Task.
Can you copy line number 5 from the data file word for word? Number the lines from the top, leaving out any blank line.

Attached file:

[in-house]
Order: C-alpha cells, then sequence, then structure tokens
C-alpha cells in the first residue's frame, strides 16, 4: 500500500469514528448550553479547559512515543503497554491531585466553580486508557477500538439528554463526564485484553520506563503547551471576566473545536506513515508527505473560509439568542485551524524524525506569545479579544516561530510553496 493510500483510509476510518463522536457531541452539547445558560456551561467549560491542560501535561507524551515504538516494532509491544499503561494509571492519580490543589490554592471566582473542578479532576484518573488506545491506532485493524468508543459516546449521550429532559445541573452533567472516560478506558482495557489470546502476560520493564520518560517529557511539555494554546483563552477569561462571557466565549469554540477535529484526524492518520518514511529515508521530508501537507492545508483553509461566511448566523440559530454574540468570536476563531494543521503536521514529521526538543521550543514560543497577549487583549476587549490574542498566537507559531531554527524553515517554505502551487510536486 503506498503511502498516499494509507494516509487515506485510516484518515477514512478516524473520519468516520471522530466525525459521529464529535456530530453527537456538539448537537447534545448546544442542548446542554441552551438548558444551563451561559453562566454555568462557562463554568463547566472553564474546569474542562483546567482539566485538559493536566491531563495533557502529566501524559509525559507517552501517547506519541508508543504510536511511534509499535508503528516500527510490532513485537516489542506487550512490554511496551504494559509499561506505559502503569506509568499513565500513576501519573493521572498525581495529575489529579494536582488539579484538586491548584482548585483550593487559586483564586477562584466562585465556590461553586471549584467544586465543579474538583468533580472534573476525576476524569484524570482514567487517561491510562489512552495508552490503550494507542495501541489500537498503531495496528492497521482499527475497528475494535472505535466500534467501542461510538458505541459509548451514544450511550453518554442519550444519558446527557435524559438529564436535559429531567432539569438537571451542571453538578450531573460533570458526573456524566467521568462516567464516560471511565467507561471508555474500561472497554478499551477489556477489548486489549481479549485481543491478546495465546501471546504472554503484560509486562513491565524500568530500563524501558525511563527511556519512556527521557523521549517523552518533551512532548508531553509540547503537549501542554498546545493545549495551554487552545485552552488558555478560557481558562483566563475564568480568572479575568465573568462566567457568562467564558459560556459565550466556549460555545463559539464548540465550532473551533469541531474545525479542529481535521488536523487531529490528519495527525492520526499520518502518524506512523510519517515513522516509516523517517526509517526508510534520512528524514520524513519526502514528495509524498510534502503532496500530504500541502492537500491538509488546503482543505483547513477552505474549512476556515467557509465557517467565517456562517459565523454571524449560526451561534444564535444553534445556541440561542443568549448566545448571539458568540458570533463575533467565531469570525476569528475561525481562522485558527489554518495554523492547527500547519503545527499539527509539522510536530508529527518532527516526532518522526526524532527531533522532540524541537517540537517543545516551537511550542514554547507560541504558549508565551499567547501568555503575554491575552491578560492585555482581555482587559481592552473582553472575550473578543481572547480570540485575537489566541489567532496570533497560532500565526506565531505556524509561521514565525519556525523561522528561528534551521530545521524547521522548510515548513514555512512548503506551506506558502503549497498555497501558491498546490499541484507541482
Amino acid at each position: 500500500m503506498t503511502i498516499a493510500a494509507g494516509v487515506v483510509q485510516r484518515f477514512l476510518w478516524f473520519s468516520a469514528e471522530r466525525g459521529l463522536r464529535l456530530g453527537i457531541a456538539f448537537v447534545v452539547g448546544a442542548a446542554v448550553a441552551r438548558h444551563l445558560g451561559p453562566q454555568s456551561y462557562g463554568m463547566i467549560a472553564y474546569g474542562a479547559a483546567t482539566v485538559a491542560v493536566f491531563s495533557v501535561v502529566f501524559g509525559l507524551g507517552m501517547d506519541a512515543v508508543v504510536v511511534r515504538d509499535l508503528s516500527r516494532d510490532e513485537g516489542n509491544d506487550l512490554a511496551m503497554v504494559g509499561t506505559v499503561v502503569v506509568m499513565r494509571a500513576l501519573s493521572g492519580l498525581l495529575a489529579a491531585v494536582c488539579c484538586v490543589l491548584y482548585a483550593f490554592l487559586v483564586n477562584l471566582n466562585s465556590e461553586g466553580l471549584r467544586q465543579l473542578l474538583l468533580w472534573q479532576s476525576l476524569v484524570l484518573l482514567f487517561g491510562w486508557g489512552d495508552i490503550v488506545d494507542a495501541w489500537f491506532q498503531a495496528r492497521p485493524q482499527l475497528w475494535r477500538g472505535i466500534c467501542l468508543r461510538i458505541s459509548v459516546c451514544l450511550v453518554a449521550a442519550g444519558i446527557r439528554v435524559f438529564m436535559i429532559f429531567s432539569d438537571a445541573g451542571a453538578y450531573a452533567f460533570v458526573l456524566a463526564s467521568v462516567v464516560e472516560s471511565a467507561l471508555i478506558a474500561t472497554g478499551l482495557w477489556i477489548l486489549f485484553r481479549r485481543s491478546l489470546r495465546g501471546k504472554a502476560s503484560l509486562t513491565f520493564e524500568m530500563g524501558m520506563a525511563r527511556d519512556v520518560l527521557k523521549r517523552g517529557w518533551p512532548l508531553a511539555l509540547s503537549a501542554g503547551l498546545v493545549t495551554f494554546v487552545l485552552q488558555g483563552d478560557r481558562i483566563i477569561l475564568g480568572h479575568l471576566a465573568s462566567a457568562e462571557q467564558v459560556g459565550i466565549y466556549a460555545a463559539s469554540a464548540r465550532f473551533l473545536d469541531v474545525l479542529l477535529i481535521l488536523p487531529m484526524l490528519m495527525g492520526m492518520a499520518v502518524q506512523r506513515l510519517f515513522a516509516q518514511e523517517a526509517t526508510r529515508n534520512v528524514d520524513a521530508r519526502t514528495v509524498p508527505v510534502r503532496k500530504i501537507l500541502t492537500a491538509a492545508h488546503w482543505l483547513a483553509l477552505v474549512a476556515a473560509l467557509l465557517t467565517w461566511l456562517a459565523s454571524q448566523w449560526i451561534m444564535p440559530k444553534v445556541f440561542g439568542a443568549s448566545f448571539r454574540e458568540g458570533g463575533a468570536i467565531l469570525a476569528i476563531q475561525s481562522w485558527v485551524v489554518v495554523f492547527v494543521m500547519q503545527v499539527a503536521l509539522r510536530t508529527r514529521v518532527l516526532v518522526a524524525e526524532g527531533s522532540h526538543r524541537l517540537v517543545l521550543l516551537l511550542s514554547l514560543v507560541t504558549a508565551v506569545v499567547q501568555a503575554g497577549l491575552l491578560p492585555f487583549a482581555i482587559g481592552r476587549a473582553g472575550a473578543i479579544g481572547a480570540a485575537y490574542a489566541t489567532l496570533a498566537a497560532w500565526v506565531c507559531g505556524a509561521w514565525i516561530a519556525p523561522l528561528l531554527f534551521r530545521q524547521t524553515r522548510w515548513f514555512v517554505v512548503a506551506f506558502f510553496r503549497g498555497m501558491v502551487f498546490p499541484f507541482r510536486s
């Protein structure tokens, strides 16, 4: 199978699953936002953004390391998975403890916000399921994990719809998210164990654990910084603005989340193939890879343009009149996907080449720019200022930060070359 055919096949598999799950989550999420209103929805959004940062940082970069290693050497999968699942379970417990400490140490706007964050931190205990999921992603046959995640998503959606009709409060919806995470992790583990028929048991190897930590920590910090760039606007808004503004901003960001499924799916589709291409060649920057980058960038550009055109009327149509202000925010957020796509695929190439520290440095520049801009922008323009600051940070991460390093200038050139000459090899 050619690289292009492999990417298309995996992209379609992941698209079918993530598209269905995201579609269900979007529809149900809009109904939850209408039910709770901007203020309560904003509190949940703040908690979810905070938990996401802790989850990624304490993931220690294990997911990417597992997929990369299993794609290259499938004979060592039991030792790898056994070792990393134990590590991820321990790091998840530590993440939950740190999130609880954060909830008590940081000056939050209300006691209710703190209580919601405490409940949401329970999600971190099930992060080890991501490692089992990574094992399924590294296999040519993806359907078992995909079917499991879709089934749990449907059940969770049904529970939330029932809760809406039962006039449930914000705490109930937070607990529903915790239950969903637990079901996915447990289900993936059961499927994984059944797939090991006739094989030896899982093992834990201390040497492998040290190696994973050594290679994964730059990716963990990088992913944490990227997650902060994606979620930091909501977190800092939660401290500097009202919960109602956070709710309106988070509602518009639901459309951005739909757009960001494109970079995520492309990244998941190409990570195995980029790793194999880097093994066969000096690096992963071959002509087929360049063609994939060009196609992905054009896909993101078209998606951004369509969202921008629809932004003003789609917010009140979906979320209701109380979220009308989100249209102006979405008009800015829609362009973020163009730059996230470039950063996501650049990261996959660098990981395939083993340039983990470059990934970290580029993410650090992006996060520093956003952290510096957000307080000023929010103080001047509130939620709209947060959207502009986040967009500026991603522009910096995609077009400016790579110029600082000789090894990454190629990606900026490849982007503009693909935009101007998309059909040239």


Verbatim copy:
């Protein structure tokens, strides 16, 4: 199978699953936002953004390391998975403890916000399921994990719809998210164990654990910084603005989340193939890879343009009149996907080449720019200022930060070359 055919096949598999799950989550999420209103929805959004940062940082970069290693050497999968699942379970417990400490140490706007964050931190205990999921992603046959995640998503959606009709409060919806995470992790583990028929048991190897930590920590910090760039606007808004503004901003960001499924799916589709291409060649920057980058960038550009055109009327149509202000925010957020796509695929190439520290440095520049801009922008323009600051940070991460390093200038050139000459090899 050619690289292009492999990417298309995996992209379609992941698209079918993530598209269905995201579609269900979007529809149900809009109904939850209408039910709770901007203020309560904003509190949940703040908690979810905070938990996401802790989850990624304490993931220690294990997911990417597992997929990369299993794609290259499938004979060592039991030792790898056994070792990393134990590590991820321990790091998840530590993440939950740190999130609880954060909830008590940081000056939050209300006691209710703190209580919601405490409940949401329970999600971190099930992060080890991501490692089992990574094992399924590294296999040519993806359907078992995909079917499991879709089934749990449907059940969770049904529970939330029932809760809406039962006039449930914000705490109930937070607990529903915790239950969903637990079901996915447990289900993936059961499927994984059944797939090991006739094989030896899982093992834990201390040497492998040290190696994973050594290679994964730059990716963990990088992913944490990227997650902060994606979620930091909501977190800092939660401290500097009202919960109602956070709710309106988070509602518009639901459309951005739909757009960001494109970079995520492309990244998941190409990570195995980029790793194999880097093994066969000096690096992963071959002509087929360049063609994939060009196609992905054009896909993101078209998606951004369509969202921008629809932004003003789609917010009140979906979320209701109380979220009308989100249209102006979405008009800015829609362009973020163009730059996230470039950063996501650049990261996959660098990981395939083993340039983990470059990934970290580029993410650090992006996060520093956003952290510096957000307080000023929010103080001047509130939620709209947060959207502009986040967009500026991603522009910096995609077009400016790579110029600082000789090894990454190629990606900026490849982007503009693909935009101007998309059909040239």